One week last November, I had issued over $40,000 in invoices but had only $2,000 in my business bank account.
Despite careful budgeting, cash cushion building and prompt invoicing, my due diligence was not enough to avoid the squeeze of solopreneurship. For members of the YouEconomy, the ebb and flow of getting paid can be a burden.
Everything from past-due payments to seasonal slowdowns can result in unexpected cash flow interruptions. Cycles of feast or famine can perpetuate the stress of paycheck-to-paycheck living.
To survive and thrive in the midst of this volatility, the adage “expect the unexpected” is a mandate. After all, the rent is still due. It doesn’t matter how many thousands of dollars are on the way if none of them are in your bank account when it comes time to pay your quarterly tax bill.
Here are four ways solopreneurs can begin creating a framework for financial security, even without salary certainty.
1. Calculate your make-or-break number.
What is the bare minimum, no frills cost of running your business and your life? Add to that a buffer of 10 percent and a retirement savings contribution to get your make-or-break number: a benchmark for the viability of your venture.
When you have a clear metric for covering your basic operational costs, it offers a threshold for how much you need to earn as well as a gauge for other spending, savings and reinvestment goals.
Subtract your make-or-break number from your previous month’s income to calculate how much you can afford to spend on discretionary expenses.
2. Don’t mix business and personal accounts.
For the novice freelance writer or part-time TaskRabbit, making a couple of hundred bucks on the side might not feel like much of a business. But it should still be treated as such. Set up separate business accounts to keep self-employment or side-hustle income and expenses separate from personal ones.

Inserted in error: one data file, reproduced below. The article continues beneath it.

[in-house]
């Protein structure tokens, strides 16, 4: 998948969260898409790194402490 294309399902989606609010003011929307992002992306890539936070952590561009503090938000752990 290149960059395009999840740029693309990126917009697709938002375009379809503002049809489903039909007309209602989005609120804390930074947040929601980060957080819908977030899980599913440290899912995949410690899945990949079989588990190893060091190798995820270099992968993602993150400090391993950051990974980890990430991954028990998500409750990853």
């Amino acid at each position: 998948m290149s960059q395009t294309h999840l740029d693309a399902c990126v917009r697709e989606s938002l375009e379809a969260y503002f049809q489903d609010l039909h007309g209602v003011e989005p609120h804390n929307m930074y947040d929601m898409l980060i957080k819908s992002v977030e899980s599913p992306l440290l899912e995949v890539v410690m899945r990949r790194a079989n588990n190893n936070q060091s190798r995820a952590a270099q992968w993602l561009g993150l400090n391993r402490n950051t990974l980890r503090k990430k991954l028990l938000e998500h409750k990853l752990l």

In addition to simplifying accounting come tax time, this separation can help cultivate a critical solopreneur mindset: Revenue does not equal income!
3. Build a buffer.
Expecting the unexpected requires a healthy cash cushion for managing cash flow interruptions—separate from personal emergency savings.
While building this business savings buffer, solopreneurs should also look ahead for potential business slowdowns and put backup plans in place. Instead of scrambling after a few weeks without work, proactively seeking new opportunities prior to a breaking point can help avoid overreliance on the emergency business buffer.
4. Be your own human resources department.
Switching over to self-employment also means becoming self-reliant. With no HR department to set up your health care or employer to match your 401(k) contributions, solopreneurs have to take the reins of their own long-term well-being, and treat it as seriously as any other aspect of their business.
I include retirement contributions in my make-or-break number to ensure they become as nonnegotiable as any other essential living cost. After all, the only way to thrive in the YouEconomy is to take the long view and plan accordingly.
This article originally appeared in the June 2017 issue of SUCCESS magazine.